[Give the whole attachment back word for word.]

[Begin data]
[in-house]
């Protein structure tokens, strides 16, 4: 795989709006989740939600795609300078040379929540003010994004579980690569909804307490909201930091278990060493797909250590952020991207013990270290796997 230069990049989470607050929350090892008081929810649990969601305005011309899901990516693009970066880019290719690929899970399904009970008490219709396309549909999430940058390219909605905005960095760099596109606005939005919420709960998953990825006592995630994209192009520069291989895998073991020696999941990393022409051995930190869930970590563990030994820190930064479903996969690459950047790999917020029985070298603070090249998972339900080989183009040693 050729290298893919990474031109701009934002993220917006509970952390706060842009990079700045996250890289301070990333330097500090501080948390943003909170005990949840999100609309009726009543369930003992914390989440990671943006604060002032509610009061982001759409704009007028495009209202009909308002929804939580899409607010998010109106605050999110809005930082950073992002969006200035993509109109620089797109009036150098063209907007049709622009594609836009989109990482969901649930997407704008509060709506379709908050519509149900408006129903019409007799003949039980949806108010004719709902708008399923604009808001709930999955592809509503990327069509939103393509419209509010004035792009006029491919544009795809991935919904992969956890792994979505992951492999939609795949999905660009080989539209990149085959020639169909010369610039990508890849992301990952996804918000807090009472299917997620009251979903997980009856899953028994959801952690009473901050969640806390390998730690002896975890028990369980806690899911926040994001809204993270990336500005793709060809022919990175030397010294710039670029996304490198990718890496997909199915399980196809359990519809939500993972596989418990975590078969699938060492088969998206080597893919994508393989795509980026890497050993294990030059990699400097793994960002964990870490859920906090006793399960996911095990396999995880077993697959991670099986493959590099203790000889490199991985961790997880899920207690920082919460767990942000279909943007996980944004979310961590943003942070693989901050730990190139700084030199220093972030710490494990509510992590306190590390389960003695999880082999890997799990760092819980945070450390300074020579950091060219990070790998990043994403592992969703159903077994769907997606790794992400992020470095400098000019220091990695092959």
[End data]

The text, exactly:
[in-house]
């Protein structure tokens, strides 16, 4: 795989709006989740939600795609300078040379929540003010994004579980690569909804307490909201930091278990060493797909250590952020991207013990270290796997 230069990049989470607050929350090892008081929810649990969601305005011309899901990516693009970066880019290719690929899970399904009970008490219709396309549909999430940058390219909605905005960095760099596109606005939005919420709960998953990825006592995630994209192009520069291989895998073991020696999941990393022409051995930190869930970590563990030994820190930064479903996969690459950047790999917020029985070298603070090249998972339900080989183009040693 050729290298893919990474031109701009934002993220917006509970952390706060842009990079700045996250890289301070990333330097500090501080948390943003909170005990949840999100609309009726009543369930003992914390989440990671943006604060002032509610009061982001759409704009007028495009209202009909308002929804939580899409607010998010109106605050999110809005930082950073992002969006200035993509109109620089797109009036150098063209907007049709622009594609836009989109990482969901649930997407704008509060709506379709908050519509149900408006129903019409007799003949039980949806108010004719709902708008399923604009808001709930999955592809509503990327069509939103393509419209509010004035792009006029491919544009795809991935919904992969956890792994979505992951492999939609795949999905660009080989539209990149085959020639169909010369610039990508890849992301990952996804918000807090009472299917997620009251979903997980009856899953028994959801952690009473901050969640806390390998730690002896975890028990369980806690899911926040994001809204993270990336500005793709060809022919990175030397010294710039670029996304490198990718890496997909199915399980196809359990519809939500993972596989418990975590078969699938060492088969998206080597893919994508393989795509980026890497050993294990030059990699400097793994960002964990870490859920906090006793399960996911095990396999995880077993697959991670099986493959590099203790000889490199991985961790997880899920207690920082919460767990942000279909943007996980944004979310961590943003942070693989901050730990190139700084030199220093972030710490494990509510992590306190590390389960003695999880082999890997799990760092819980945070450390300074020579950091060219990070790998990043994403592992969703159903077994769907997606790794992400992020470095400098000019220091990695092959």